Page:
Leading by lying
Before the June 6 D-Day invasion, maps were drawn up showing the position of all the Germans in Normandy.
Allied planes flew daily recon missions to observe everything the enemy was doing along the beaches and cliffs of occupied France. Tanks, guns, and minefields were all recorded for the soon-to-invade troops.
But there was a problem. When you looked over a sector diagram (of Omaha beach say,) the small size of the map jammed gun next to gun next to gun. The whole coast appeared to be a briar patch of death. How would that make an infantry commander feel as he briefed his men on the objective?
Overwhelmed and defeated probably.
So what was the solution? Change the map’s scale. Make it bigger so that the pillboxes look further apart.
With one tweak to the invasion planning, it suddenly seemed easier. Now there was room for an entire Division to drive between the German trenches.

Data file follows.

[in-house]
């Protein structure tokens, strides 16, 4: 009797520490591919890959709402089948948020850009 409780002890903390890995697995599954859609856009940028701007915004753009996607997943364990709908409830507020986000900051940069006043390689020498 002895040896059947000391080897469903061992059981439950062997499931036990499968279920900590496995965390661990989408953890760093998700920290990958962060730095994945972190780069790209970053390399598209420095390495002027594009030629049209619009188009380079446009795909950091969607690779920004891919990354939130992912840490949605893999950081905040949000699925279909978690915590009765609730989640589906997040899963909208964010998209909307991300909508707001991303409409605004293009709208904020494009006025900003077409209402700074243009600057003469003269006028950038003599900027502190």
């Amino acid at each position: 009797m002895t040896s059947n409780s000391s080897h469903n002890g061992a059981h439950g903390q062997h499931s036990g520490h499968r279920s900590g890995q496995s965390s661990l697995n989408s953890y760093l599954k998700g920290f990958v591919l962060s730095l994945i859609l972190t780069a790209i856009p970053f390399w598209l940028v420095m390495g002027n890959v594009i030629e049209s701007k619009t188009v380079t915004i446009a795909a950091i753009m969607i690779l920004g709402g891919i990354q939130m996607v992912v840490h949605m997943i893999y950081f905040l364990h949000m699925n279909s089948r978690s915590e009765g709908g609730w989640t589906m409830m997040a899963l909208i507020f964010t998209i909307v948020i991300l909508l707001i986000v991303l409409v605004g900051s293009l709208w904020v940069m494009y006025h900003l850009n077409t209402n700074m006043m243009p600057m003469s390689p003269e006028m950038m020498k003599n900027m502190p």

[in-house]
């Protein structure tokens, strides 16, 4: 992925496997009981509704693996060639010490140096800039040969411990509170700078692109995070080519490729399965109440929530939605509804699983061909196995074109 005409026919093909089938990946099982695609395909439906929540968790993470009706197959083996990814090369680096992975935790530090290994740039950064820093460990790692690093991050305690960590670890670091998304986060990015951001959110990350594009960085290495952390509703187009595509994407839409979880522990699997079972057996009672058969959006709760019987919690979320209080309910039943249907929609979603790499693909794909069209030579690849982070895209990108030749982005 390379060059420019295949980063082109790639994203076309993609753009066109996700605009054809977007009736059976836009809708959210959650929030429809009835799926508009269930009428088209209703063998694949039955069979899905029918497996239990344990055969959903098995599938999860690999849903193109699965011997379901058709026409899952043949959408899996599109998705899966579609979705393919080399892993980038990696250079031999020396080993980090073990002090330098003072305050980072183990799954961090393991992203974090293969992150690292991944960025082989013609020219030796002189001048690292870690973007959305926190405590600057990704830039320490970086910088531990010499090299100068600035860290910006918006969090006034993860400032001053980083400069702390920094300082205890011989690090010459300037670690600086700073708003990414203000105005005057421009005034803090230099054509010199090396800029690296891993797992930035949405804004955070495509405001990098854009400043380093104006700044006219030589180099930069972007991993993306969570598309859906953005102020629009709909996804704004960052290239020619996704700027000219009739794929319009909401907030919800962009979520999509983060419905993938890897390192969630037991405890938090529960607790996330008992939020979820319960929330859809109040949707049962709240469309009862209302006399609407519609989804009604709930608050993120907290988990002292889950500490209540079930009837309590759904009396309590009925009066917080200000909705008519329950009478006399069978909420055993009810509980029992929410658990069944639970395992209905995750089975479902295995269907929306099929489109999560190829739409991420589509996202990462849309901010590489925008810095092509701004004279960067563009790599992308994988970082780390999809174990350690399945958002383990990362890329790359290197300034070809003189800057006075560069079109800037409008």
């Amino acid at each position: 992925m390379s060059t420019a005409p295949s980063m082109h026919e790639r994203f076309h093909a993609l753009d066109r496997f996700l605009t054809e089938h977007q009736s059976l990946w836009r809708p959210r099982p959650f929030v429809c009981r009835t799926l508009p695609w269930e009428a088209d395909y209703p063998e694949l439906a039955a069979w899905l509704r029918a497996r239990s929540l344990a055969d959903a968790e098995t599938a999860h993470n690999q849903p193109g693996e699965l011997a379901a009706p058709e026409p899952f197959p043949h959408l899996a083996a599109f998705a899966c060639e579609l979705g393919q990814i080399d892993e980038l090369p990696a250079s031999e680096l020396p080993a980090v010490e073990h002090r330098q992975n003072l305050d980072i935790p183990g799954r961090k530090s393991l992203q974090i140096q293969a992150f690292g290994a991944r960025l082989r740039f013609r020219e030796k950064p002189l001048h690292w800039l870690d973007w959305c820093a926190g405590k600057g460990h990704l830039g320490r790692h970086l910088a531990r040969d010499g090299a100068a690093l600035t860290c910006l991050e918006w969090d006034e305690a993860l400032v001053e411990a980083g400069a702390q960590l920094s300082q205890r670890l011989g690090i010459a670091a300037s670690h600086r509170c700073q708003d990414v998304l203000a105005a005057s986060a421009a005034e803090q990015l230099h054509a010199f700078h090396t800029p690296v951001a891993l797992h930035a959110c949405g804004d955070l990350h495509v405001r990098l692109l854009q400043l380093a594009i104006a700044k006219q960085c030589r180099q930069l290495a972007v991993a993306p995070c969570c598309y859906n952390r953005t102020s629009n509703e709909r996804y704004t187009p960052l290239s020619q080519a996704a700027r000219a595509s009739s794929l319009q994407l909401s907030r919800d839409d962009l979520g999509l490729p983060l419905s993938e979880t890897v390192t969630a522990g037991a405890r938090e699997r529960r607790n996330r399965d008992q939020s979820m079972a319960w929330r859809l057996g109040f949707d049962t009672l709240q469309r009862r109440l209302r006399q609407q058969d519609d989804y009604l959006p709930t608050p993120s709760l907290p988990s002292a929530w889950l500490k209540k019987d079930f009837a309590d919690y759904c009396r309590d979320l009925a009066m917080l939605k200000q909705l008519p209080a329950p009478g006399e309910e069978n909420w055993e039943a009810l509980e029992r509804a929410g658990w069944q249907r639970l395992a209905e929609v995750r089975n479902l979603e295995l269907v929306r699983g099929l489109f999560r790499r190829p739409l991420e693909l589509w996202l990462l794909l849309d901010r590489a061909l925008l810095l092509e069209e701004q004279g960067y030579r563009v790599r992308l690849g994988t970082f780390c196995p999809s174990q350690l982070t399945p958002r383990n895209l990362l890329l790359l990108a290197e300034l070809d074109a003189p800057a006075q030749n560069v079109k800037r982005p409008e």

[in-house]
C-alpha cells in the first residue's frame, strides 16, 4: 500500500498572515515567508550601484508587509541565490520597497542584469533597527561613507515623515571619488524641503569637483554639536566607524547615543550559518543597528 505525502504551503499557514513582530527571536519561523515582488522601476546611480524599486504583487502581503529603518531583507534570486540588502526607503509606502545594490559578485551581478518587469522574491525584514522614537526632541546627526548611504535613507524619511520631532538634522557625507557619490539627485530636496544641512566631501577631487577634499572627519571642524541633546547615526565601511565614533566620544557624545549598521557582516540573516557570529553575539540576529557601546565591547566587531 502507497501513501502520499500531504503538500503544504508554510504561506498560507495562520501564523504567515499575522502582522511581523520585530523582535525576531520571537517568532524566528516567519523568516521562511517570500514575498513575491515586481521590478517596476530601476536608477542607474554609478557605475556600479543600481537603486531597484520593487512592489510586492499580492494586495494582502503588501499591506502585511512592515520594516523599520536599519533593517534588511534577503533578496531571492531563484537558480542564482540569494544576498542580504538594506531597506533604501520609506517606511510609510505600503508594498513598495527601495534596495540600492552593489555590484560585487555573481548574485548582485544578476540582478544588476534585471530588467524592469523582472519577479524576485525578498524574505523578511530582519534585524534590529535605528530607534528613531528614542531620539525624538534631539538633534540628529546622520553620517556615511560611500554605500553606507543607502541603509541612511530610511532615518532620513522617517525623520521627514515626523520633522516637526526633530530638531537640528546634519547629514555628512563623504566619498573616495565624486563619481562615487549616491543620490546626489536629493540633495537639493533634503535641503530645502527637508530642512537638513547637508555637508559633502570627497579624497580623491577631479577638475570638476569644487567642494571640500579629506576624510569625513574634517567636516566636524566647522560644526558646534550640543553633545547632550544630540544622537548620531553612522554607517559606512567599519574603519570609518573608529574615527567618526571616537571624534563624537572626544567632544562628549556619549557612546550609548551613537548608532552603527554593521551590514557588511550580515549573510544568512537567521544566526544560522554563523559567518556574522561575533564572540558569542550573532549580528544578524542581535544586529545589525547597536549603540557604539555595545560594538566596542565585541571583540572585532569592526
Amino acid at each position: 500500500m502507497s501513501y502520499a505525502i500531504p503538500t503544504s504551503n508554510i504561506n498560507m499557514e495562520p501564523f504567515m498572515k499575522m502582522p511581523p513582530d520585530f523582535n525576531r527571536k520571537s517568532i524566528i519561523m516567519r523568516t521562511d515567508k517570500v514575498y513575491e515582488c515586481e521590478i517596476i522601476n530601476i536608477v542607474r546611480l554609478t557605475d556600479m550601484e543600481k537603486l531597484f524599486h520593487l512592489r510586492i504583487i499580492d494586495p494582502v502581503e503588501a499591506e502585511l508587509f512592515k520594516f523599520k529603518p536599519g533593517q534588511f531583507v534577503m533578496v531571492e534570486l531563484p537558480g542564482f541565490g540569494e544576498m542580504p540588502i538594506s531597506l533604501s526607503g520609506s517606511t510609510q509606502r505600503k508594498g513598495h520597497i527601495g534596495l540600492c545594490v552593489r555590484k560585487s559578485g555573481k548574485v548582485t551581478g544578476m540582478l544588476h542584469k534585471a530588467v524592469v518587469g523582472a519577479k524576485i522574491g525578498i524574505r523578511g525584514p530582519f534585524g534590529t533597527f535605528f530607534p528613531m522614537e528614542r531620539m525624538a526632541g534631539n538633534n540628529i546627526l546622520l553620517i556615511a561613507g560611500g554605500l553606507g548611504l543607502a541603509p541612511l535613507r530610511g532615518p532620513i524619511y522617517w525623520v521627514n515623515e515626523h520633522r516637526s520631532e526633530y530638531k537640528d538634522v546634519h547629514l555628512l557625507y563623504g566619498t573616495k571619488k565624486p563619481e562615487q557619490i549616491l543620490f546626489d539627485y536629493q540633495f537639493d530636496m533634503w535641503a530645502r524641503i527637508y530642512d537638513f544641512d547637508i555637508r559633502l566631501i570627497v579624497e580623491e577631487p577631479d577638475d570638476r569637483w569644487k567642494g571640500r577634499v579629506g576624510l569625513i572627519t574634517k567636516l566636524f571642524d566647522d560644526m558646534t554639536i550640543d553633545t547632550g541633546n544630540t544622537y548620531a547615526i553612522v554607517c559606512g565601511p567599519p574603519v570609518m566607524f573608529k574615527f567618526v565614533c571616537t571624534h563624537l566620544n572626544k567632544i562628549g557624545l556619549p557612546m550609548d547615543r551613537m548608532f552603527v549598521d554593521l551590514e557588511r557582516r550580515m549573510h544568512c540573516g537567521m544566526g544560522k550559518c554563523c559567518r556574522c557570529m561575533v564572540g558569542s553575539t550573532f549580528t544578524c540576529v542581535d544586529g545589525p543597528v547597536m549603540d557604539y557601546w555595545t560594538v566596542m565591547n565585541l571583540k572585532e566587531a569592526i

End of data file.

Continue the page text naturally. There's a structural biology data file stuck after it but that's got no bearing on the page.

This was just a trick, of course, and it didn’t change reality. The men who stormed ashore that horrid morning still had a tough day ahead—but at least they had a reason for confidence. Everyone could see a path to victory right there on the paper.
That pre-battle optimism isn’t written anywhere in the history books, but it must have helped. Facing an obstacle with no hope at all is much harder than advancing when you can see a chance for success. Leaders help us visualize success.
So Eisenhower gets most of the credit for winning the beaches, but I’d like to acknowledge the guy who understood that changing the size of a map could help to win a war.
That was leadership. That was sneaky and underhanded, but it was also wise and justified. With the stroke of a pen, he changed the perception of reality.
Modern life is a war of perceptions. Want to pass a bill through Congress? Scale the map in your favor.
Want to be acquitted? Show the jury your own map; you can be sure the prosecution has one of their own.
Want to get your people on board to implement a new process or product? Present it so the staff believes that success is only a matter of course. No need to talk about the hurdles you face, or the competition, or the risks. Those are your problems, not theirs. If the troops feel defeated, you probably won’t even make it to June 7.
I think Mark Twain was on the right track, but he’d be more accurate to have proposed: There are three kinds of lies: Lies, damned lies, and scale.
It’s up to you whether you use it for good or ill, but re-scaling reality is a skill you can’t lead without.